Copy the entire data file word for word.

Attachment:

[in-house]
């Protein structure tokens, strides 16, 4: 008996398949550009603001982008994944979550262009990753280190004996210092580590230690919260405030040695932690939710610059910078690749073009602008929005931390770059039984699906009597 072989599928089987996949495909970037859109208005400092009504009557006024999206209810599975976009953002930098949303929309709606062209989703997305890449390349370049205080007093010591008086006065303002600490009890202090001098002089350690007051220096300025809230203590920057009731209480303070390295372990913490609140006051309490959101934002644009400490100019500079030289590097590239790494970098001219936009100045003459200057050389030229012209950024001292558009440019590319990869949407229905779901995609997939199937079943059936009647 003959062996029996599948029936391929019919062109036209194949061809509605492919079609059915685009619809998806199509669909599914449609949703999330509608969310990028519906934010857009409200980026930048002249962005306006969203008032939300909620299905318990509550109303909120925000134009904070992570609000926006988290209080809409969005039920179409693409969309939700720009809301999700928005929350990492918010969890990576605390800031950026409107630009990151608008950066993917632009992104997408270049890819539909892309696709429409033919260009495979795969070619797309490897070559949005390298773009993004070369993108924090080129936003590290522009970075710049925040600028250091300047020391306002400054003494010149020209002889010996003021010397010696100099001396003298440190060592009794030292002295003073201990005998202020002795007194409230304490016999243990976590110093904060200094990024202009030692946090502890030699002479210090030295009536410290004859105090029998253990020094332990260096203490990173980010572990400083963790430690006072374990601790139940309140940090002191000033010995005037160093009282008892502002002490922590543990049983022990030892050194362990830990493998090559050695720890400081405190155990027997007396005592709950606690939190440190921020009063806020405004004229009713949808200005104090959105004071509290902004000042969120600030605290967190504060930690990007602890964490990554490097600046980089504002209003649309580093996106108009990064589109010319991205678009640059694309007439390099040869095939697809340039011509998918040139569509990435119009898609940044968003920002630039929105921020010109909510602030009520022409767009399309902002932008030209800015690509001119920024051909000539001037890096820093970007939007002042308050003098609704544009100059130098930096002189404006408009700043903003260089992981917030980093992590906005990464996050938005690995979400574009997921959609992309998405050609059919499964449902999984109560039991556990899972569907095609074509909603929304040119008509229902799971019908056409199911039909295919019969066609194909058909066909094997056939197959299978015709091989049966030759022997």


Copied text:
[in-house]
């Protein structure tokens, strides 16, 4: 008996398949550009603001982008994944979550262009990753280190004996210092580590230690919260405030040695932690939710610059910078690749073009602008929005931390770059039984699906009597 072989599928089987996949495909970037859109208005400092009504009557006024999206209810599975976009953002930098949303929309709606062209989703997305890449390349370049205080007093010591008086006065303002600490009890202090001098002089350690007051220096300025809230203590920057009731209480303070390295372990913490609140006051309490959101934002644009400490100019500079030289590097590239790494970098001219936009100045003459200057050389030229012209950024001292558009440019590319990869949407229905779901995609997939199937079943059936009647 003959062996029996599948029936391929019919062109036209194949061809509605492919079609059915685009619809998806199509669909599914449609949703999330509608969310990028519906934010857009409200980026930048002249962005306006969203008032939300909620299905318990509550109303909120925000134009904070992570609000926006988290209080809409969005039920179409693409969309939700720009809301999700928005929350990492918010969890990576605390800031950026409107630009990151608008950066993917632009992104997408270049890819539909892309696709429409033919260009495979795969070619797309490897070559949005390298773009993004070369993108924090080129936003590290522009970075710049925040600028250091300047020391306002400054003494010149020209002889010996003021010397010696100099001396003298440190060592009794030292002295003073201990005998202020002795007194409230304490016999243990976590110093904060200094990024202009030692946090502890030699002479210090030295009536410290004859105090029998253990020094332990260096203490990173980010572990400083963790430690006072374990601790139940309140940090002191000033010995005037160093009282008892502002002490922590543990049983022990030892050194362990830990493998090559050695720890400081405190155990027997007396005592709950606690939190440190921020009063806020405004004229009713949808200005104090959105004071509290902004000042969120600030605290967190504060930690990007602890964490990554490097600046980089504002209003649309580093996106108009990064589109010319991205678009640059694309007439390099040869095939697809340039011509998918040139569509990435119009898609940044968003920002630039929105921020010109909510602030009520022409767009399309902002932008030209800015690509001119920024051909000539001037890096820093970007939007002042308050003098609704544009100059130098930096002189404006408009700043903003260089992981917030980093992590906005990464996050938005690995979400574009997921959609992309998405050609059919499964449902999984109560039991556990899972569907095609074509909603929304040119008509229902799971019908056409199911039909295919019969066609194909058909066909094997056939197959299978015709091989049966030759022997």